Online identity theft is when someone gets personal information from another person, and uses it for their own gain.
Data breaches can happen to any business or organisation, large or small. The kind of information that’s released is usually:
- data that can identify particular individuals, known as personally identifiable information (PII)
- personal health information (PHI)
- trade secrets or intellectual property (IP)
- embarrassing information used to harm a brand or people.
Data breaches happen when information is:
- compromised or stolen
- released by accident
- accessed through bugs found in a computer system.
For businesses, this poses both a financial and reputational risk. It can mean that customers lose trust in the business, their brand, or see the business as being unethical. Regaining customer trust and implementing better security practices.
Preventing a data breach
Data breaches are easier to avoid than they are to fix. Here’s what you can do to reduce the likelihood of a breach.
As a business:
- only collect information that you actually need from your customers. Be clear about why you need it
- think about how you store that information and if how you’re storing it is fit for purpose
- make sure the data storage solution you’re using is secure
- ensure that it can only be accessed by those who need access to it
- develop a response plan for what to do if your business is affected by a data breach.
If your business is affected by a data breach
Here are the steps to take when you’re dealing with a data breach.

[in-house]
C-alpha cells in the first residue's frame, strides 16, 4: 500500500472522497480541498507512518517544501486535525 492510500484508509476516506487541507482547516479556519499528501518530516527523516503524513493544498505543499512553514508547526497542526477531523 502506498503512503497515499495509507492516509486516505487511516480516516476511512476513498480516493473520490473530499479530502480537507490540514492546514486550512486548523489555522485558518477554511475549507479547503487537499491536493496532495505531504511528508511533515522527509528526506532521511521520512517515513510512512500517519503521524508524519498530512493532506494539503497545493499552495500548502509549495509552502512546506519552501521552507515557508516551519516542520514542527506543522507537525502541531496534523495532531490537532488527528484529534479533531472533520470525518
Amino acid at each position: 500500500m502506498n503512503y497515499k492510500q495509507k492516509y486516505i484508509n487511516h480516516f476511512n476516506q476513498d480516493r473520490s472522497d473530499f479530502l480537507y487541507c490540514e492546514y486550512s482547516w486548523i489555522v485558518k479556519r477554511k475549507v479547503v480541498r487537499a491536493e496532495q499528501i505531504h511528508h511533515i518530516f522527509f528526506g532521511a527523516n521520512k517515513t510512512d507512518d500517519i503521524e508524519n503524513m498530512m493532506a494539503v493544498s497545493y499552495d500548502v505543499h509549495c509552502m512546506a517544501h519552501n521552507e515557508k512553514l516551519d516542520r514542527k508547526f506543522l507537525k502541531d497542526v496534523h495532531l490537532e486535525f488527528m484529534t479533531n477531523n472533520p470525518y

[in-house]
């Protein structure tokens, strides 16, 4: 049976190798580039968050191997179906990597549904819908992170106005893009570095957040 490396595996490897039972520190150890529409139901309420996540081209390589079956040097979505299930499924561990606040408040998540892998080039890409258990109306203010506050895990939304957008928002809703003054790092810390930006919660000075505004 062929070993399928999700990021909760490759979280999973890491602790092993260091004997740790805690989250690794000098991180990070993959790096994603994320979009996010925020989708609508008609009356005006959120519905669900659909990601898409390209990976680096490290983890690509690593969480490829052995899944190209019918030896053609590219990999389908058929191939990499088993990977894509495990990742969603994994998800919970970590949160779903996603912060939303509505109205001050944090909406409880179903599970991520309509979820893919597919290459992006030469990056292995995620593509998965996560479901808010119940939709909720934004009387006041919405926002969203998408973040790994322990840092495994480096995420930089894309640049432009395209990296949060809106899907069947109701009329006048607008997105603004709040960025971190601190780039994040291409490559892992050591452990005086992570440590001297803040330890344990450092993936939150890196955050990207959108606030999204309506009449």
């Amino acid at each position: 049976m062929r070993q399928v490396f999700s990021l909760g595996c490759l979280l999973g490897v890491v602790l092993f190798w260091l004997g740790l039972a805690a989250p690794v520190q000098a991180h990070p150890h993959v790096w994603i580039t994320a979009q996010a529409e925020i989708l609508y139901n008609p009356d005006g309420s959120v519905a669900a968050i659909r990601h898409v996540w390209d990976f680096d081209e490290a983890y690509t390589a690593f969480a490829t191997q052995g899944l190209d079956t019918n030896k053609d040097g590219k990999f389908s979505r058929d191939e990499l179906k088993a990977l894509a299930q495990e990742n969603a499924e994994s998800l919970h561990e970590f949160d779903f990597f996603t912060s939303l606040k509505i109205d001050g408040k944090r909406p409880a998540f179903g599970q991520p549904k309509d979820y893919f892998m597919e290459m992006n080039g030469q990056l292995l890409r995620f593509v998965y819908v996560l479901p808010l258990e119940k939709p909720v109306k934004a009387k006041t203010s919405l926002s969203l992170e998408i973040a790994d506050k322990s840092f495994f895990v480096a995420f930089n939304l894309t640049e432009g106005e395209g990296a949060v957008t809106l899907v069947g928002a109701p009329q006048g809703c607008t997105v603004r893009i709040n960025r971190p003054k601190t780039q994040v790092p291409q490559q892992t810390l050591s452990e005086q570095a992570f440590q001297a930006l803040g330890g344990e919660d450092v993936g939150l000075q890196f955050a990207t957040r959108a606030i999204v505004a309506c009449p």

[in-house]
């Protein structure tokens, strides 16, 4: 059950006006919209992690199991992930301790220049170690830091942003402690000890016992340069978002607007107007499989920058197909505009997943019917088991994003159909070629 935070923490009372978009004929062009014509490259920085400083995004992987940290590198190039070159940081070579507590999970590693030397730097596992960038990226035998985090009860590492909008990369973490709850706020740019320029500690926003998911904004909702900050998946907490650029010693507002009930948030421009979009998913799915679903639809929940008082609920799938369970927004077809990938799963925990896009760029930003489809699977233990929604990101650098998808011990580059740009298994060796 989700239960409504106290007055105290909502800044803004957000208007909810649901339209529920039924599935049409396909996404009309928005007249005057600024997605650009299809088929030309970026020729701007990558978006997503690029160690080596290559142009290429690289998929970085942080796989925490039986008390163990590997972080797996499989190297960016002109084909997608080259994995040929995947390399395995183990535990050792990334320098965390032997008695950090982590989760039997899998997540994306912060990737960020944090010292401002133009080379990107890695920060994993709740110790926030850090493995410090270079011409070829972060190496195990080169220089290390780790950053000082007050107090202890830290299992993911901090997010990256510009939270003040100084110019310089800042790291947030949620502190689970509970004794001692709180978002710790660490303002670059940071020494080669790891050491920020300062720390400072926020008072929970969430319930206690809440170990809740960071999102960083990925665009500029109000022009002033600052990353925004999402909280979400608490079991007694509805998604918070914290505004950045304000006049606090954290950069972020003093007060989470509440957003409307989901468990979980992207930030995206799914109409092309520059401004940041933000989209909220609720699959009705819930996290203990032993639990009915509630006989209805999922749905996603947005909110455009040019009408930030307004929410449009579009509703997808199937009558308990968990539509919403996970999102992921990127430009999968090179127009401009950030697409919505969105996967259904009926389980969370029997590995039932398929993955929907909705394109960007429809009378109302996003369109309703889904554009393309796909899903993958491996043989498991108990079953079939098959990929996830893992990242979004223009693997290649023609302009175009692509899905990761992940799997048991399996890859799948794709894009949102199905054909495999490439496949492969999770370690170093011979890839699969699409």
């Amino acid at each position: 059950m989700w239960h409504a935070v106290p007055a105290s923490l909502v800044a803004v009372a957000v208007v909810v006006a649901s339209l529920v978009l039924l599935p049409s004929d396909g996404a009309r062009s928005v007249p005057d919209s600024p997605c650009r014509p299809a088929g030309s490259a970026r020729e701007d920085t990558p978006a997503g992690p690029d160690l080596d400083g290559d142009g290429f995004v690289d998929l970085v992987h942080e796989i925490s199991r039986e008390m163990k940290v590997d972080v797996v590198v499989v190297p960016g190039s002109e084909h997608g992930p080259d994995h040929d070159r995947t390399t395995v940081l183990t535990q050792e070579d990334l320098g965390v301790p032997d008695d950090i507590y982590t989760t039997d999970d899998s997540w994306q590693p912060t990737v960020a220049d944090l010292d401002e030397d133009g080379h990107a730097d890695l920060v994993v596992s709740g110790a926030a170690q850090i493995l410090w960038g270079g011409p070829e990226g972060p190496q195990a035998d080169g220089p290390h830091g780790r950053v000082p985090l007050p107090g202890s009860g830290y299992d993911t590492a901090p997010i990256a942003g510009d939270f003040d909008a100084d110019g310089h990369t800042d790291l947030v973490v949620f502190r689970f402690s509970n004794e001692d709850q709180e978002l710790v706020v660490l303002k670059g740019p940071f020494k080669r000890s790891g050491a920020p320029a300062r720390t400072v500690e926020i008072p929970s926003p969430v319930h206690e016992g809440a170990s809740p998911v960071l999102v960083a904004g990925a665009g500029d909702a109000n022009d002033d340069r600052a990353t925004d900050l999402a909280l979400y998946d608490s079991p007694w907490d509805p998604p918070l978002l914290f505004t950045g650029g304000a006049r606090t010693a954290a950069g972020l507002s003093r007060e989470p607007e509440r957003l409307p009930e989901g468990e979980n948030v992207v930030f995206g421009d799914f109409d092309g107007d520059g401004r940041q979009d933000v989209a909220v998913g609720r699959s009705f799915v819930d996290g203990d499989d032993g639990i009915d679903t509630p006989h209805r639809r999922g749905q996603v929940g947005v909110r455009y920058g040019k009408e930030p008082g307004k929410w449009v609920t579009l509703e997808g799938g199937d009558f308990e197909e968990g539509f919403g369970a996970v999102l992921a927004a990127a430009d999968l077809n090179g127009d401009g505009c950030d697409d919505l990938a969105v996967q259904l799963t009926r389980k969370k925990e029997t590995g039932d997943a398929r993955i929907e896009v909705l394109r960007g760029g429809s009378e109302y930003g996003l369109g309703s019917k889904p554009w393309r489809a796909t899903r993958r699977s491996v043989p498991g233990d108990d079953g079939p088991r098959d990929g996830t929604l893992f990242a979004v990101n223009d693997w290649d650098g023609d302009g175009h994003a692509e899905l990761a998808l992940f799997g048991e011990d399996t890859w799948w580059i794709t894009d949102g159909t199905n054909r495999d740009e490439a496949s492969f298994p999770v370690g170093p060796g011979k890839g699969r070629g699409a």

If it’s happened to your business:
- disconnect the compromised system from the internet, but don’t turn it off. If you turn it off, you could lose evidence that will help you work out what happened
- reset the passwords for any compromised accounts
- report the breach. From 1 December 2020, the Privacy Act 2020 comes in to effect. Under the Act, if your business or organisation has a breach that is likely to cause anyone serious harm, you are legally required to notify the Privacy Commissioner and any affected persons as soon as practicable
- be open and transparent with your customers. Notify anyone who could be affected immediately. Let them know:
- what information was breached
- what you’re doing to address the problem
- how they can contact you if they have queries
- when you’ve fixed the issue.
A breach notification should be made to the Office of Privacy Commissioner no later than 72 hours after you become aware of a notifiable privacy breach.